Case series of dabrafenib-trametinib-induced pyrexia successfully treated with colchicine
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The most common adverse event (AE) of dabrafenib and trametinib (DT) is pyrexia, which has been reported to occur in up to 71% of patients. Pyrexia resulted in therapy discontinuation in up to 26% of patients that otherwise were benefiting from the treatment. Little is known about the pathogenesis and optimal management of this common AE. We hypothesized that the etiology of pyrexia in patients treated with DT could be extrapolated from DT-related cutaneous adverse effects in which a paradoxical MAPK pathway activation has been identified. Based on preliminary data by our group suggesting an upregulation of the mitogen-activated protein kinases (MAPKs) in human lymphocytes exposed to dabrafenib and trametinib, specifically elevated expression of phosphorylated JNK (p-JNK), p38 MAPK (p-p38 MAPK), and ERK5 (p-ERK5), we hypothesized that the mechanism of MAPK pathway activation with DT therapy is similar to that reported in patients with familial Mediterranean fever (FMF), a rare, inherited condition characterized by episodes of fever and rash that responds exceedingly well to colchicine-based therapy in which the MAPK pathway is hyper-activated. Based on this association, our group explored the use of oral colchicine for the treatment of DT-associated pyrexia in five patients with metastatic melanoma.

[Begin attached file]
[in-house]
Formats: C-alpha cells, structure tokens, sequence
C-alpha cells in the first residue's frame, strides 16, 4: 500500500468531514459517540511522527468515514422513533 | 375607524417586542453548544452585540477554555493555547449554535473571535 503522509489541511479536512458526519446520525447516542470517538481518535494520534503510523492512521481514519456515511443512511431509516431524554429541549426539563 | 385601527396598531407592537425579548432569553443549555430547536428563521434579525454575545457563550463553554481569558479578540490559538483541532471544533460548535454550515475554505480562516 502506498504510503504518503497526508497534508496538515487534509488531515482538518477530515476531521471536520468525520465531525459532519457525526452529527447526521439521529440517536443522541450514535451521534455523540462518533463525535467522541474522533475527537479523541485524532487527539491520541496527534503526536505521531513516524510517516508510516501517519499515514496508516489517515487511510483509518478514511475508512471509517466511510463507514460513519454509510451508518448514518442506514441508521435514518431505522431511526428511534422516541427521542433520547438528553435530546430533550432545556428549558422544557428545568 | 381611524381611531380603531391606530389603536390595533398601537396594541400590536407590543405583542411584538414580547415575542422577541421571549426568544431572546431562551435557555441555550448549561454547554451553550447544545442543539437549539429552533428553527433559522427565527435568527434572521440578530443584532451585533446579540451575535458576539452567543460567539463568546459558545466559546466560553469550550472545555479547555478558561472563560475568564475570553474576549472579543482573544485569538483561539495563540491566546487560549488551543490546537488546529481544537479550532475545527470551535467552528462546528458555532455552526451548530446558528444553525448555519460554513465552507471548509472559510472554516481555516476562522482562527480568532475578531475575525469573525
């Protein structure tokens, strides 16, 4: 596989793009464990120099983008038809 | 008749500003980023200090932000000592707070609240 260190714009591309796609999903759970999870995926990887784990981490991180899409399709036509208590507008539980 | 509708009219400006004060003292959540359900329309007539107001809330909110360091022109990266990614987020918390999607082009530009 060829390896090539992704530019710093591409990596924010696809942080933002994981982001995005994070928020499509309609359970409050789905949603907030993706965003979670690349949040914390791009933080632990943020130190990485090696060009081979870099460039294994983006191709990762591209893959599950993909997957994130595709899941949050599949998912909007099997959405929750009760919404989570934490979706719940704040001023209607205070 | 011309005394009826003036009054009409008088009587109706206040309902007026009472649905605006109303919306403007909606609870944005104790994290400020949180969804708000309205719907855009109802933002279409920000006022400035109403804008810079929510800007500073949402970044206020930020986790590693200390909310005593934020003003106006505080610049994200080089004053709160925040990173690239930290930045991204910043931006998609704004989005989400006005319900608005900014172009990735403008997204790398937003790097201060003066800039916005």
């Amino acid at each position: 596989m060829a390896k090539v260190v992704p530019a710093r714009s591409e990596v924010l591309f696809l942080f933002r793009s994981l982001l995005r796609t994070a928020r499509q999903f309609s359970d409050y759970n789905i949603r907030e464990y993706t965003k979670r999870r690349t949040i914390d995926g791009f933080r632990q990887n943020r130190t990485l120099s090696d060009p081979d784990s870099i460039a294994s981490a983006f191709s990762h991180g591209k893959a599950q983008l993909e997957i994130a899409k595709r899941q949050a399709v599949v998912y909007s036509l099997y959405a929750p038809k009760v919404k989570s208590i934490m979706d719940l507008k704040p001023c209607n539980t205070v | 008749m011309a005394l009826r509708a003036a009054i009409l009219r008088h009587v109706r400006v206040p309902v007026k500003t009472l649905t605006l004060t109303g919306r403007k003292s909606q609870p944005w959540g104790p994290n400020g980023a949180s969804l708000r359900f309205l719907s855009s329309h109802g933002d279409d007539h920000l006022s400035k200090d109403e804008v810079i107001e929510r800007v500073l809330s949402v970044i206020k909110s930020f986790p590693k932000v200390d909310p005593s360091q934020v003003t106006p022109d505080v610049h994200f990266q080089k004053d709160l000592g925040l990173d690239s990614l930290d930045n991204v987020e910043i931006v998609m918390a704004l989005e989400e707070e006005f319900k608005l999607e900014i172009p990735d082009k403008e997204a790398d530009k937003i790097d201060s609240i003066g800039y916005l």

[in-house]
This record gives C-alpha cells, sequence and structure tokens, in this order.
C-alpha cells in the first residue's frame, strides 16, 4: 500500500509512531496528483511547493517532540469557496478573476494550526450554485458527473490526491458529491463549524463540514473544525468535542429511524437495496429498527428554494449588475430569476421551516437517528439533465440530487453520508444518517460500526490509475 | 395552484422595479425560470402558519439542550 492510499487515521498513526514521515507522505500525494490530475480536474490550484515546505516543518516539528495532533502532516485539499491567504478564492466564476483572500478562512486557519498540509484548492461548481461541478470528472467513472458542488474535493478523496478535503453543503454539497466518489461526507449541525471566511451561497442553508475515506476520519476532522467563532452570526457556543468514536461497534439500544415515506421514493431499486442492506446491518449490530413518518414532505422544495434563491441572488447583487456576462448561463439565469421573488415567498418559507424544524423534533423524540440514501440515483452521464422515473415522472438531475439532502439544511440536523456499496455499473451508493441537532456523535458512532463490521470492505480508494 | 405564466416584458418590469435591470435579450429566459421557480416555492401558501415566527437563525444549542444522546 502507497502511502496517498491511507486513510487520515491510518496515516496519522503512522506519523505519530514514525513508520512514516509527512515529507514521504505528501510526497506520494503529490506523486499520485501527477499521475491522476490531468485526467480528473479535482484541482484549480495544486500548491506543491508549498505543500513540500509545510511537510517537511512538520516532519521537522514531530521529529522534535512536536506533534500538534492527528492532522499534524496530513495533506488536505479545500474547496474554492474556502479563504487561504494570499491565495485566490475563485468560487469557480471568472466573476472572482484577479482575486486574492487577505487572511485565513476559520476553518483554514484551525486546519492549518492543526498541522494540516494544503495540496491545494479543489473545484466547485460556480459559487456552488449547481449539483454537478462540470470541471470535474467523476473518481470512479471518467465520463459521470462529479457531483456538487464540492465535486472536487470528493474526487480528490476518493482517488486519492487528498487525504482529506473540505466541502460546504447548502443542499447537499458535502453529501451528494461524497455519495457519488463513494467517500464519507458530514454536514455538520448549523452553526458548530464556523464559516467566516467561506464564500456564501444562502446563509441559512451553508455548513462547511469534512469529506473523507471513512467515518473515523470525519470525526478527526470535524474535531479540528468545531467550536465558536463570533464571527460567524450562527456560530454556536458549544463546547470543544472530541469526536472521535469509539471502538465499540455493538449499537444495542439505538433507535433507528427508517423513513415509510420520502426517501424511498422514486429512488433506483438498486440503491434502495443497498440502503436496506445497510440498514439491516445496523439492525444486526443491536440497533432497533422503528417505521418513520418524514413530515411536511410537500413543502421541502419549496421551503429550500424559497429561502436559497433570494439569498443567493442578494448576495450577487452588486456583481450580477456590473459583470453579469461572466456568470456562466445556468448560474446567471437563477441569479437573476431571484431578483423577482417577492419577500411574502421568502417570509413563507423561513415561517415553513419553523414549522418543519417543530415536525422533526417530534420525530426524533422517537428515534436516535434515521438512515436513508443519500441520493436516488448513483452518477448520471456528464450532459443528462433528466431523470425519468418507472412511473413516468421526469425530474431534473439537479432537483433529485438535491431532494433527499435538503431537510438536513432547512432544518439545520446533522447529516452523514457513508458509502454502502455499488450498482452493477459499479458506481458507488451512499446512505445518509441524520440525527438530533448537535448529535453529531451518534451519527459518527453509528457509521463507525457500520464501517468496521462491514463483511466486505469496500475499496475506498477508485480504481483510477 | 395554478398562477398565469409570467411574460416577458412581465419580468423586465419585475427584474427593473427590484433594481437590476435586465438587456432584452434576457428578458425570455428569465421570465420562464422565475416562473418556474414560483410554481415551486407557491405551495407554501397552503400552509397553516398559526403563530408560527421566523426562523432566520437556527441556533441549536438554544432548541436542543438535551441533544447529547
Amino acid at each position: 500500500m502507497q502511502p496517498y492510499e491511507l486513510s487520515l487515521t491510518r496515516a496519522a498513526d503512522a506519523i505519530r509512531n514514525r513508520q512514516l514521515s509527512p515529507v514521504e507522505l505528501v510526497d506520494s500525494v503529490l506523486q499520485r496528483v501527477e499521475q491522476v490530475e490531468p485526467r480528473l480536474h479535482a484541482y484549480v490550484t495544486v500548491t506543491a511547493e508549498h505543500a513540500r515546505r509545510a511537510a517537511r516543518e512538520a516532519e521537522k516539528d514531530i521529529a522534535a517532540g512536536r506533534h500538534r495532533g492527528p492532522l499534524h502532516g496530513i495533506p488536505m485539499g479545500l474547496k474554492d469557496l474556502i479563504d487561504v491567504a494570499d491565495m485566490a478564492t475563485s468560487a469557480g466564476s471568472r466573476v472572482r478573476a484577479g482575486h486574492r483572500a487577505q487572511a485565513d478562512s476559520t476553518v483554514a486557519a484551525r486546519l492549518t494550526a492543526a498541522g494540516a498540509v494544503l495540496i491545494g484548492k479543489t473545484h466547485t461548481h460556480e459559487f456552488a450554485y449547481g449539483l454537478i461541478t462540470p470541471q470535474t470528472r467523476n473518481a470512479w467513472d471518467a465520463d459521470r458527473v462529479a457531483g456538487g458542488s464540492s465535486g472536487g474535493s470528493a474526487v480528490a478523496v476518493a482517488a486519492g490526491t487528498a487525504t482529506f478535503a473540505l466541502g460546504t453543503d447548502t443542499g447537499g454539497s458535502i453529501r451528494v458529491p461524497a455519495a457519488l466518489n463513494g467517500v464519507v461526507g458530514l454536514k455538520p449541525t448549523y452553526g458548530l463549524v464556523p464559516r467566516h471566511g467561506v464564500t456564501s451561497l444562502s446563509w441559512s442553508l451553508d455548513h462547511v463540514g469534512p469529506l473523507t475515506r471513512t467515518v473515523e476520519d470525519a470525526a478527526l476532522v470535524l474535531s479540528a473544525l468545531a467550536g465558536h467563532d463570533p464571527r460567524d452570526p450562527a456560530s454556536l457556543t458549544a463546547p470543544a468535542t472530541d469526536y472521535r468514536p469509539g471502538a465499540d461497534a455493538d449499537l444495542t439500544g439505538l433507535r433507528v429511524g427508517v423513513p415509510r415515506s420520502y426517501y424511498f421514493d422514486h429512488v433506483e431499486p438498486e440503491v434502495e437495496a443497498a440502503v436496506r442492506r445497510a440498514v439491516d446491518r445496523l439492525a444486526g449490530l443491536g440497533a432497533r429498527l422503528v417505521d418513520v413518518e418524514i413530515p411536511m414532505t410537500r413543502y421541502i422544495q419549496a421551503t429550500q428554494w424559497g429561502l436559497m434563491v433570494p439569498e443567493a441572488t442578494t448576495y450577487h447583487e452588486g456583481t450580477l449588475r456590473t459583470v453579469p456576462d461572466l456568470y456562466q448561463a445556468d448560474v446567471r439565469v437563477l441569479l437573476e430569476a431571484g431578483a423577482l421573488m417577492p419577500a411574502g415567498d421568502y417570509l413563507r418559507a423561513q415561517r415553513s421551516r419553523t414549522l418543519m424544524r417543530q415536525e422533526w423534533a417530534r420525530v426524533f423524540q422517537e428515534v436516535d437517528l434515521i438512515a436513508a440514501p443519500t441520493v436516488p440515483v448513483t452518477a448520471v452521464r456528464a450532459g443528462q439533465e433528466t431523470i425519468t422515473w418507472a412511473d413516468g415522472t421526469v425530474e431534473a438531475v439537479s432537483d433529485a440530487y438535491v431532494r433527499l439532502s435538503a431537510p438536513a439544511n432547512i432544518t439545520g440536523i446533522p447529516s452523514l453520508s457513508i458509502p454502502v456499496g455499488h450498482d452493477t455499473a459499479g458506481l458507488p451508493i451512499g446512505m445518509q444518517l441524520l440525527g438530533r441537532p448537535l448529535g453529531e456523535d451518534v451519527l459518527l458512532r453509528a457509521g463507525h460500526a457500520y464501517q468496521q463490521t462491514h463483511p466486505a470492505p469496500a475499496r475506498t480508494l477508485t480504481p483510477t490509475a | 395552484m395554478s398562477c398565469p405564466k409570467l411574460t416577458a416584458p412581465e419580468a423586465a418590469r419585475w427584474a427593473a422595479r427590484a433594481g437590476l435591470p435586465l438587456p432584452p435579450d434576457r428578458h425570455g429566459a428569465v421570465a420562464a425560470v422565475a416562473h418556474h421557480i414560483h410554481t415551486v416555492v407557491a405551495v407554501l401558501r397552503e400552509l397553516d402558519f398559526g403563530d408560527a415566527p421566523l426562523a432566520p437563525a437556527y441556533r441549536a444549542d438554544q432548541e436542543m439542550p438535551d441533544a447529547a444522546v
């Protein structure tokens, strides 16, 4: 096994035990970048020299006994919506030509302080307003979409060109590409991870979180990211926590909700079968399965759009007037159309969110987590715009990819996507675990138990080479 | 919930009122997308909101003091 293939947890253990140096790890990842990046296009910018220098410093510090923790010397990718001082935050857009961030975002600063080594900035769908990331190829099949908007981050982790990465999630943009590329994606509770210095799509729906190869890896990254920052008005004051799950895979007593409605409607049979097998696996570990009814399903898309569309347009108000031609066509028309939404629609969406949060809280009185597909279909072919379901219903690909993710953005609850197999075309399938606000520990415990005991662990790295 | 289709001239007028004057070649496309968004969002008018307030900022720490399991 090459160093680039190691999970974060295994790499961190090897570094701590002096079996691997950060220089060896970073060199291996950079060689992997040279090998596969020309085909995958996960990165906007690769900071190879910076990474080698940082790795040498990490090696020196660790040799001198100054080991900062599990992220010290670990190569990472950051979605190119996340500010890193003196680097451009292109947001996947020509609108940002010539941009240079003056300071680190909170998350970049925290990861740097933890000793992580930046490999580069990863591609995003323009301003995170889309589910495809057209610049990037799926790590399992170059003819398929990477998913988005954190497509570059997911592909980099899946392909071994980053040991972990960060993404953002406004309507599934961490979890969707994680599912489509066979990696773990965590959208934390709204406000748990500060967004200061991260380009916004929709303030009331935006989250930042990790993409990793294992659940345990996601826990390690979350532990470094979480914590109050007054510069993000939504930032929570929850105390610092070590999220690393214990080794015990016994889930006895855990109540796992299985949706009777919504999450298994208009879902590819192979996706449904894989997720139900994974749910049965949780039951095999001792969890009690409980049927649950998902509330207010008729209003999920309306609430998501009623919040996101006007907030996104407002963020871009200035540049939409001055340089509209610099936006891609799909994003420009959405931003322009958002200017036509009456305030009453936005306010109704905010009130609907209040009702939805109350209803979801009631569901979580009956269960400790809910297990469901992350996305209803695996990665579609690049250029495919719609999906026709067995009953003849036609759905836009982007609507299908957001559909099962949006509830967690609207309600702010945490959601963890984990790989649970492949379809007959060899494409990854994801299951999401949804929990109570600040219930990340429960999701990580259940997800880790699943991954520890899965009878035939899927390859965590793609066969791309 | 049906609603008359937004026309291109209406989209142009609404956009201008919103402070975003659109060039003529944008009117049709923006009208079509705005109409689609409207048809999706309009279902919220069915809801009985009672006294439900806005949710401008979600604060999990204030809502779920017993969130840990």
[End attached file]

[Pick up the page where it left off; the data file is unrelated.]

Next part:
KeywordsPyrexia Dabrafenib Trametinib MAPK pathway Colchicine
We acknowledge the Melanoma Care Team in the Division of Medical Oncology at Mayo Clinic Rochester for providing excellent patient care and supporting this research project. We also acknowledge Dr. Anagha Bangalore Kumar and Courtney L. Erskine for their technical support and our research coordinator Renee Bradshaw and Heidi Turner for their research support.
Compliance with ethical standards
Conflict of interest
The authors declare no conflict of interest, the authors have full control of the data; we agree to allow the journal to review their data if requested.
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